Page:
Like nearly everyone, I was thrilled to learn that the US has assassinated Al Qaeda big Ayman al-Zawahri. That man is responsible for the mass murder of thousands of people on 9/11. He got what he deserved in the end.
I bring that up not to be a buzzkill on this happy day, but to point out that we are really stupid in our strategic thinking. I had lunch today with an Austrian friend in Vienna, and we were talking about the coming cruel winter, with the lack of Russian gas. (Yesterday, Ursula von der Leyen warned that the Russians might cut off all gas this winter.) My friend, a businessman, said that he is as angry as everybody else about Russia’s aggression against Ukraine, but that European leaders had apparently not thought through the ultimate cost of their stance towards Russia.
“If German industry doesn’t have gas, it shuts down,” he said. “If German industry shuts down, so does Europe’s economy.”
It really is that simple. My friend told me that the Spanish government has just announced that it would compel people and companies to keep their air conditioners set to 80 degrees Fahrenheit, to save power. “Can you imagine how hot it will be in those offices?” he said. “How can any work get done?”
You’re probably tired of hearing me say it, but Viktor Orban has been warning about this kind of thing since the beginning, saying that the West needs to be trying to figure out how to make peace between Russia and Ukraine, if only for our own good. Nobody listens. Called him a Putin cuck. Well, we’ll see how well that turns out for Europe this winter.
Americans especially, but also many Europeans, have lost the ability to think realistically about these things. I get the temptation to think moralistically, especially when we in the West were the world’s hyperpower. As incredible as it is to think about now, twenty years ago, when America was making ready to attack Iraq, I honestly believed that we were so rich, and so powerful, that we could (as Karl Rove supposedly said on background) “create our own reality.” The situation on the ground in Iraq slapped people like me hard upside the head. Same thing is going to happen to the Europeans this winter, regarding the Russia situation.
Twenty years ago, I thought anybody who opposed the planned US war on Iraq was either a fool or a coward. I heard the same kind of talk about Orban and others who were skeptical of Europe and the US going balls-to-the-wall against the Russians. It could only be moral cowardice or moral compromise, or a failure to understand that If We Don’t Fight The Russians In Ukraine, We Are Going To Be Fighting Them On The Danube. We didn’t stop to think that even if the Russians are morally wrong to invade Ukraine — and I believe they are — that their aggression is not irrational. I mean, they have reasons — not persuasive reasons, but reasons. Overnight, the Ukrainian government went from being one of the world’s most corrupt to being heroic and pure, because we needed to see them that way to justify the stance our governments were taking towards Moscow.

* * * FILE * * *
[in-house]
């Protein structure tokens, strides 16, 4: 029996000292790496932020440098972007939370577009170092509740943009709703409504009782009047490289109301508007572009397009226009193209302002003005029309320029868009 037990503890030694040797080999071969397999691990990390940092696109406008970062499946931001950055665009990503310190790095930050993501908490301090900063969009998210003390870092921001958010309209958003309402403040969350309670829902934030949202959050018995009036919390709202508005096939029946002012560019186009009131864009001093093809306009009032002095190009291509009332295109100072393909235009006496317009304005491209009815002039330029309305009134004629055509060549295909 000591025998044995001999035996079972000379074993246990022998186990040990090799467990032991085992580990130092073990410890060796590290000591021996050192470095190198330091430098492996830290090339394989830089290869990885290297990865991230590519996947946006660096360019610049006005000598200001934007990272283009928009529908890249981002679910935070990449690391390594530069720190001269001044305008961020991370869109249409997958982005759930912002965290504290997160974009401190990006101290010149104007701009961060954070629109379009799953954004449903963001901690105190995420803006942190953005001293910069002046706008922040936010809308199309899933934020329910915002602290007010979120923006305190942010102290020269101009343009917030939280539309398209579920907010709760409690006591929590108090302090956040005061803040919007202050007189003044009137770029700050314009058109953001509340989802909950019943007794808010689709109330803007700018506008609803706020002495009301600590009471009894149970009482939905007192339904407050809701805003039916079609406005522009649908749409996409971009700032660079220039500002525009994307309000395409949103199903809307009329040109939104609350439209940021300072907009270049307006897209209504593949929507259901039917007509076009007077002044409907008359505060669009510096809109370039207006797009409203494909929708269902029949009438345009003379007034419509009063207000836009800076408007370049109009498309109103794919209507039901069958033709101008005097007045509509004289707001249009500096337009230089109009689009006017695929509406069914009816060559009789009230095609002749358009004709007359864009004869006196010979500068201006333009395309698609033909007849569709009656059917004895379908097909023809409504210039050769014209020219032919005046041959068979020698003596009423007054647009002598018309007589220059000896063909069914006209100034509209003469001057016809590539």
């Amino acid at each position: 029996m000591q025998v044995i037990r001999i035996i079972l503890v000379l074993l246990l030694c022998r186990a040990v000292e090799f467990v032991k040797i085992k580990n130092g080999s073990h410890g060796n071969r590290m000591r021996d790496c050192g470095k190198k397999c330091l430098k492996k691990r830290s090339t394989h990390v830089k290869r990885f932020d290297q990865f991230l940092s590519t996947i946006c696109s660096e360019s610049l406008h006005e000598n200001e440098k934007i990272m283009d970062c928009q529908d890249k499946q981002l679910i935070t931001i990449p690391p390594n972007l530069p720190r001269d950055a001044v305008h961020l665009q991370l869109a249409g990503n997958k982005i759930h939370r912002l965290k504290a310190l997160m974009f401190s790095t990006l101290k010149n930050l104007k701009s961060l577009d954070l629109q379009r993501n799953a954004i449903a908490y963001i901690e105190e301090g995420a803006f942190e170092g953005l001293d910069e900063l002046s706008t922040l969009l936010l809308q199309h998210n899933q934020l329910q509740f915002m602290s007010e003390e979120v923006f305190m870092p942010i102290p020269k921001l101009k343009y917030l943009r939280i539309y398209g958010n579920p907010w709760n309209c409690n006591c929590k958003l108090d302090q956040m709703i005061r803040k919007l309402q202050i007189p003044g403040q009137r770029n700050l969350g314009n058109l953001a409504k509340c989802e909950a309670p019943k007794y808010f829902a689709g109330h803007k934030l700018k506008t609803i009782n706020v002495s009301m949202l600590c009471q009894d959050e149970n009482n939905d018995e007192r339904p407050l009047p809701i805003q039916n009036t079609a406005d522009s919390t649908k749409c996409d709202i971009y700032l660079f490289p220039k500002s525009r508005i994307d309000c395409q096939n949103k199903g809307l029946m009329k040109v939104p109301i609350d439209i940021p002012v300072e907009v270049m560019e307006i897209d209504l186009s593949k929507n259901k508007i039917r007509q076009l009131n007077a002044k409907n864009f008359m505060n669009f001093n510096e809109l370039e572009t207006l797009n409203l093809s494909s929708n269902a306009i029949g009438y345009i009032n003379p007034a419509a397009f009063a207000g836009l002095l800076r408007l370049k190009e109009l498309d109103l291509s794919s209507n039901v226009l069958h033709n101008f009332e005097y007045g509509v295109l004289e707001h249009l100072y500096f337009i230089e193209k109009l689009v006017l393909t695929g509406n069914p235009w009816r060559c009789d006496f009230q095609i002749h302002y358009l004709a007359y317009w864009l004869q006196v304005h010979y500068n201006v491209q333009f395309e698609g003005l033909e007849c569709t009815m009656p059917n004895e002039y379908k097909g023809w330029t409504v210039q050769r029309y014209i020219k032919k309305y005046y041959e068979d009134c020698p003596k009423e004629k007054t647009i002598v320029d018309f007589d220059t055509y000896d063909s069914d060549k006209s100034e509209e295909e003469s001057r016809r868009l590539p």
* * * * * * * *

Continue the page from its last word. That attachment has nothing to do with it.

I remember well how hard it was to oppose the war in Iraq. The moral clarity of that war was indisputable to people like me. Even if technically Iraq wasn’t involved in 9/11, it was beyond dispute that the US had to change something in the Mideast to stop Islamic terrorism. And we could do it! We could use our immense wealth and power to create a favorable reality there. If this sounds insane to you now, in 2022, I assure you that very many Americans believed it was so, because our government said it was so, and (more to the point) we wanted to believe it was so.
It was very hard to think about the situation from the point of view of Arab nations, and the Iraqi people, much less the French, who played the Hungary role as rhetorical spoiler back then. If we had, we would have understood that establishing liberal democracy in a society that had never known it, and that was riven by religious and tribal conflicts, was a fool’s errand. We would have understood that by toppling Saddam, we were basically doing Iran’s work for it. This and many more things were knowable in advance, or at least predictable — but we didn’t want to know. We thought moralistically. I remember how some of us neocon types criticized people like Pat Buchanan for possibly being racist in thinking that Arabs weren’t capable of democracy. That was not at all what Buchanan et al. were saying — that is, saying that Arabs were ethnically incapable of democracy; they were pointing to the cultural deficits of those particular societies — but anything we could use to club opponents of the war, including those “unpatriotic conservatives,” we did. We insisted on imposing our own conceptual framework on peoples who do not share them.